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TUNICK BUILDING MOVING CLOSE TO COMPLETION

The awkward plywood scaffolding that hugged the hillside facing the east side of the Charlotte Amalie harbor is giving way to an imposing, but graceful Danish West Indian salute to the community — the new Theodore Tunick & Co. insurance headquarters, which is expected to open in July.
"Nothing can ever come in on time or on budget, but we're getting there, and I'm very proud," company president James Tunick said.
He has had his share of hurdles, seen and unseen. For one, the building site itself, on a steep hillside, is composed of blue bitch rock.
"I've had people who know something about geology tell me they have never encountered rock this hard," he said. "It took us an additional four months, and many more dollars, to drill holes and put chemicals in to dissolve the rock to be able to excavate. It was extraordinarily hard. It was unbelievable!"
Actual work — paper work — for the building started in 1997 with a 10-month rezoning process before the Legislature. The building was designed by local architect Mike DeHass. "With such a prominent site on our harbor, I wanted something that would be aesthetically pleasing, something traditional that would enhance the hillside," Tunick said.
The building, with its bright traditional red roof, is painted in a light beige with pastel blue and beige stripes. Yet to be added before the scaffolding comes down are little red eyebrow roofs over the windows.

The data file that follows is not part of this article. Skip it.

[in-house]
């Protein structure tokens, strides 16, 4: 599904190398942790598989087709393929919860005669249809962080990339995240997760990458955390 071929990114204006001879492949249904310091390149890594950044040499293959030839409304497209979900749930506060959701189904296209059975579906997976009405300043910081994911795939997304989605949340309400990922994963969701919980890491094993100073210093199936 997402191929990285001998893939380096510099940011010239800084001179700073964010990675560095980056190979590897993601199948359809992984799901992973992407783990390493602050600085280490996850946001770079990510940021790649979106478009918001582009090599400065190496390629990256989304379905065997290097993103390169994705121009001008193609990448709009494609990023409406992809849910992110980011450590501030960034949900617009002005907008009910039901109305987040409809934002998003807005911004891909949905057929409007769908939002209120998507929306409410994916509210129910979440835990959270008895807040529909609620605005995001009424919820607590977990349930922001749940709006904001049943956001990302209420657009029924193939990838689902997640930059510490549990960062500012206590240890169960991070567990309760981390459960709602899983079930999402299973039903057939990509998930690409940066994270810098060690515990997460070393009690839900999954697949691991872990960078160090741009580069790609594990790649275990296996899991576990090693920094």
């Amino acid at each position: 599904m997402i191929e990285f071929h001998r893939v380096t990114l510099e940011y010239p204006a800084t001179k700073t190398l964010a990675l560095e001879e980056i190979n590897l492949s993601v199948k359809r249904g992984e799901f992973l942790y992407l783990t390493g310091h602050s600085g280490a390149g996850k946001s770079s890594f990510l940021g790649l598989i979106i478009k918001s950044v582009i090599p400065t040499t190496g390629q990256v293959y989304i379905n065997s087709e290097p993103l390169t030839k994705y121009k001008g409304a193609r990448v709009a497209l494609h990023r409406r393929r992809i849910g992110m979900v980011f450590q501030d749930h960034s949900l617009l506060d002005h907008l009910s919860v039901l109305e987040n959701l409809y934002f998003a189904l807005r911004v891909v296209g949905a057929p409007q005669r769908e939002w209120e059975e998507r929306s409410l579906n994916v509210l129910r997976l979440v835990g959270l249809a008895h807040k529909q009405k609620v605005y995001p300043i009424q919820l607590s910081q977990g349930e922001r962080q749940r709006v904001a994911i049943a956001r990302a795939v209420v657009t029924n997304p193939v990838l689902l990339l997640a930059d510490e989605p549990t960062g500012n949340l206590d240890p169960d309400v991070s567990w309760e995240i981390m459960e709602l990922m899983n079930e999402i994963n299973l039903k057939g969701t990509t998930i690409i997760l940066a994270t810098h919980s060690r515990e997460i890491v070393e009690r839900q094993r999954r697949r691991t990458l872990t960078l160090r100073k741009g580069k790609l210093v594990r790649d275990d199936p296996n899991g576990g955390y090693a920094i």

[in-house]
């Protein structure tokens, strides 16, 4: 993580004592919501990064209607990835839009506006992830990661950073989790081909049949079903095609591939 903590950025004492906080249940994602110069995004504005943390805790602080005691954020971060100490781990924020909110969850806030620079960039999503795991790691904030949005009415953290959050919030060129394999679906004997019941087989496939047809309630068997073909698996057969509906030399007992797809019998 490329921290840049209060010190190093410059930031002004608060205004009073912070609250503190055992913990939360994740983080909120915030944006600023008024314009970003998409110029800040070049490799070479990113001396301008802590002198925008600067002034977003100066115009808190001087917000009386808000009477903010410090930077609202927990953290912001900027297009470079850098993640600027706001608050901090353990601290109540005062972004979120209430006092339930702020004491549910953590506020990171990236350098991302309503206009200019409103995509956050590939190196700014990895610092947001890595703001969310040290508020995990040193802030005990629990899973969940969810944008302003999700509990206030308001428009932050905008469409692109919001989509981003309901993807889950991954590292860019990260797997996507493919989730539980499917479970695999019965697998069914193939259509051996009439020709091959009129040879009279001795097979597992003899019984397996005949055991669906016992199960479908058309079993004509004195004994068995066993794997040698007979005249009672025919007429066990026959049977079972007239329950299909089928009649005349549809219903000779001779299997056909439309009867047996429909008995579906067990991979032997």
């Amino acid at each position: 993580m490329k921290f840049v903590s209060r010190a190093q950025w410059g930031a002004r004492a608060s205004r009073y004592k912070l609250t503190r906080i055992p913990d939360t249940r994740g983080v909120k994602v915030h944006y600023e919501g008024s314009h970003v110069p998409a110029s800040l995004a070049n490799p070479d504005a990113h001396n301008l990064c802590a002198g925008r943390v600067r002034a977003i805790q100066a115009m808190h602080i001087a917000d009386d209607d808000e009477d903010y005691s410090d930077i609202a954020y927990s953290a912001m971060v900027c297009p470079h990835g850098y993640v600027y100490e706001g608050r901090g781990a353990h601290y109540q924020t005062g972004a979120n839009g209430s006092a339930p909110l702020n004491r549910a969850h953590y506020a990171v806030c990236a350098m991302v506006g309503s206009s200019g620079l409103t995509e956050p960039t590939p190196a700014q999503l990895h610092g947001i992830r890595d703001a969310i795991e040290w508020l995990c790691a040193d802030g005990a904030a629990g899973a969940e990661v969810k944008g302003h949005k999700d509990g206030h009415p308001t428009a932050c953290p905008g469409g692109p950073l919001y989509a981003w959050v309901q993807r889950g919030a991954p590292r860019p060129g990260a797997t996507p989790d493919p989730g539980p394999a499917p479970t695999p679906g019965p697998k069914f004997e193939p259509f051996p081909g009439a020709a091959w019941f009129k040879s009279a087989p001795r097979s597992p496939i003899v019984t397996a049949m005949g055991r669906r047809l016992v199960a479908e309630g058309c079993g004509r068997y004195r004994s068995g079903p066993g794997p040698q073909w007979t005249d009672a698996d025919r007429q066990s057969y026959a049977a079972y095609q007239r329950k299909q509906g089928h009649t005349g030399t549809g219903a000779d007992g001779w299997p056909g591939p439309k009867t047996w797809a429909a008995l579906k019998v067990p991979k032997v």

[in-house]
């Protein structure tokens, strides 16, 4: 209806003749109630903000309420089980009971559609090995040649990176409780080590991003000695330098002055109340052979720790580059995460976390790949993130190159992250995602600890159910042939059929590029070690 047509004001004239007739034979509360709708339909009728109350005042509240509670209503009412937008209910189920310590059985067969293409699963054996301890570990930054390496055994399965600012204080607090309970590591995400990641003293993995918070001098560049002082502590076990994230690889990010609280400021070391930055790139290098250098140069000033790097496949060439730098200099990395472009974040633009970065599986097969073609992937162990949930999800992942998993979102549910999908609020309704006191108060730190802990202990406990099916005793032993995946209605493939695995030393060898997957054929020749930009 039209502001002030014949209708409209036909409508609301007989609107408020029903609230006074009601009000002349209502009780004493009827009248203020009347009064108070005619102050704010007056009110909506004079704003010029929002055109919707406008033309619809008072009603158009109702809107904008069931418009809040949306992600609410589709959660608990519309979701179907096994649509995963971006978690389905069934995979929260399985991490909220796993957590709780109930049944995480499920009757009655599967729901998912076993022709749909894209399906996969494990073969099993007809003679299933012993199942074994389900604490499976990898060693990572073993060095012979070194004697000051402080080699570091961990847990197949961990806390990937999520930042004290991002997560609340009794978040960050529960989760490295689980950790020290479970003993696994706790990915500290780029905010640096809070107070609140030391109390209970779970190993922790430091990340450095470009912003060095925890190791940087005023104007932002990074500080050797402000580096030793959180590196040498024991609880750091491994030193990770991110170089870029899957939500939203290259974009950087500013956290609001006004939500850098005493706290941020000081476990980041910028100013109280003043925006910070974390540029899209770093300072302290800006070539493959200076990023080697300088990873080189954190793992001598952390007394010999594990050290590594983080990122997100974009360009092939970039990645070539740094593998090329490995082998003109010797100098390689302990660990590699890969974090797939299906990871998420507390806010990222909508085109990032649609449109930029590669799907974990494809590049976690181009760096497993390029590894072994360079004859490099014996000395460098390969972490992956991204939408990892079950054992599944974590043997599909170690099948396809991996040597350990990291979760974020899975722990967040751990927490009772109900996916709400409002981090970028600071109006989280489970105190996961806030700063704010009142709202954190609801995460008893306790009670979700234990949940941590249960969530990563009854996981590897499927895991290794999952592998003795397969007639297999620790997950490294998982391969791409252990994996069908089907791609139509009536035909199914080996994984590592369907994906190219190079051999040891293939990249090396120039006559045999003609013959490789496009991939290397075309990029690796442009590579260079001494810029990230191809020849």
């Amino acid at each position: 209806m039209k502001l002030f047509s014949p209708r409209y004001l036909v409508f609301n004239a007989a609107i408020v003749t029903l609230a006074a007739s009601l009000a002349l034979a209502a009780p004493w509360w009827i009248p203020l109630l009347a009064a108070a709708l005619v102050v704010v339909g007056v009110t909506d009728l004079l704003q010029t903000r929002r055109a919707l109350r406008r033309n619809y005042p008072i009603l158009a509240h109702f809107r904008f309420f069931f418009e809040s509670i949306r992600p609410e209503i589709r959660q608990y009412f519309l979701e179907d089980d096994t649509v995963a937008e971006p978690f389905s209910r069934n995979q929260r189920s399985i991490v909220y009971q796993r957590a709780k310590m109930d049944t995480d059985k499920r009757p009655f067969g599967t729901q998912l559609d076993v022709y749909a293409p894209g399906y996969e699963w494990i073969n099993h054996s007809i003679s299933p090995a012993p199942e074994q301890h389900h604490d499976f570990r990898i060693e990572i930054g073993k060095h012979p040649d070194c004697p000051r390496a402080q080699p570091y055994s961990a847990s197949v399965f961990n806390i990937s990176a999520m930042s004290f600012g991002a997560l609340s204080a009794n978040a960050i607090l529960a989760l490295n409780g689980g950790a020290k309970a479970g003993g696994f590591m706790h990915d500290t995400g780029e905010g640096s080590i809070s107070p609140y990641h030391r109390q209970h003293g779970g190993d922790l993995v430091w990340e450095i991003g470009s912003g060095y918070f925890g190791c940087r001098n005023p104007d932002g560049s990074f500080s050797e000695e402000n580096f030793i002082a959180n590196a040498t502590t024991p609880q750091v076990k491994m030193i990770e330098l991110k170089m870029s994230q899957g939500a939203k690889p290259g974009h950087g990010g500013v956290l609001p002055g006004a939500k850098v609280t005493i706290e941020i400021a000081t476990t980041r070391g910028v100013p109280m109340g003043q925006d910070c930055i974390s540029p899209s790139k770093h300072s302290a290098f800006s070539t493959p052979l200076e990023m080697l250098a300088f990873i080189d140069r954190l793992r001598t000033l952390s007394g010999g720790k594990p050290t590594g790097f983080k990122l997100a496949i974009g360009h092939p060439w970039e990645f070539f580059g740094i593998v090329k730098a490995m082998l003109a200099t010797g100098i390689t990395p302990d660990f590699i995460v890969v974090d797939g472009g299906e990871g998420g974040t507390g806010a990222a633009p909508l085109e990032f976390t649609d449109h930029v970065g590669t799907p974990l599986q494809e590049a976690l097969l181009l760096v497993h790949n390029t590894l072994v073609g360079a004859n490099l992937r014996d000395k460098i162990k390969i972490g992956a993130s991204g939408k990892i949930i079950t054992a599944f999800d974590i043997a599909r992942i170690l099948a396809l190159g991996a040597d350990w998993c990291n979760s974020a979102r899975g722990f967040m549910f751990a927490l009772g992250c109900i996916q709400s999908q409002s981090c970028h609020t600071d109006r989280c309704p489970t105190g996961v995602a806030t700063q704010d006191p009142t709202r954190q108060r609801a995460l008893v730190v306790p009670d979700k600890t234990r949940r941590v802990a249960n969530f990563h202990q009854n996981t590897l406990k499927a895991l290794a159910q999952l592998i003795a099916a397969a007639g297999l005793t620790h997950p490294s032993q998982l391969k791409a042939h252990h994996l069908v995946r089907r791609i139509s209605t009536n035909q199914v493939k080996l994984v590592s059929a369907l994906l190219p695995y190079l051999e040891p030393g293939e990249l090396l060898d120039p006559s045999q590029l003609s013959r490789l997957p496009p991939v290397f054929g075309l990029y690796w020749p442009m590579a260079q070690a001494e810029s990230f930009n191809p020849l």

The five-story structure's lower two levels are parking lots exclusively for tenants and their customers. Tunick isn't saying at this time who the tenants will be, although he said half of the first floor is leased to a "longstanding St. Thomas business."
Tunick had thought a bank might like the location with drive-through convenience, but none has committed to space so far. Tunick's own insurance company will occupy the top floor. "We will be one of the few downtown buildings with adequate parking," he said.
Tunick has nothing but high praise for his construction crew, about 75 to 100 workers — "masons, plumbers, electricians, roofers, you name it," he said. "They did a fantastic job." And he is enormously pleased with DeHaas' West Indian architectural concept.
He hired all local contractors and subcontractors, with Zenith Development in charge. "The only off-island labor we had was the elevator installers from Puerto Rico," he said. The building has a five-story glass-enclosed elevator running down (and up) the center.
As for the price tag for the project, he said, "Say it's five million, actually over five million." He added, "Since we acquired Braithwaite Insurance [property and casualty], we have needed bigger quarters, and this will give us all the room we need – to say nothing of the view."
In recent years Tunick's company has occupied the second floor of the office building on Bluebeard's Hill behind the St. Thomas-St. John Cable TV headquarters on Beltjen Road. The property was acquired two years ago by Innovative Communication Corp., which has taken over the rest of the building and has plans for the insurance company space. Tunick said it will be "the sooner, the better for everybody concerned for us to get out of there."

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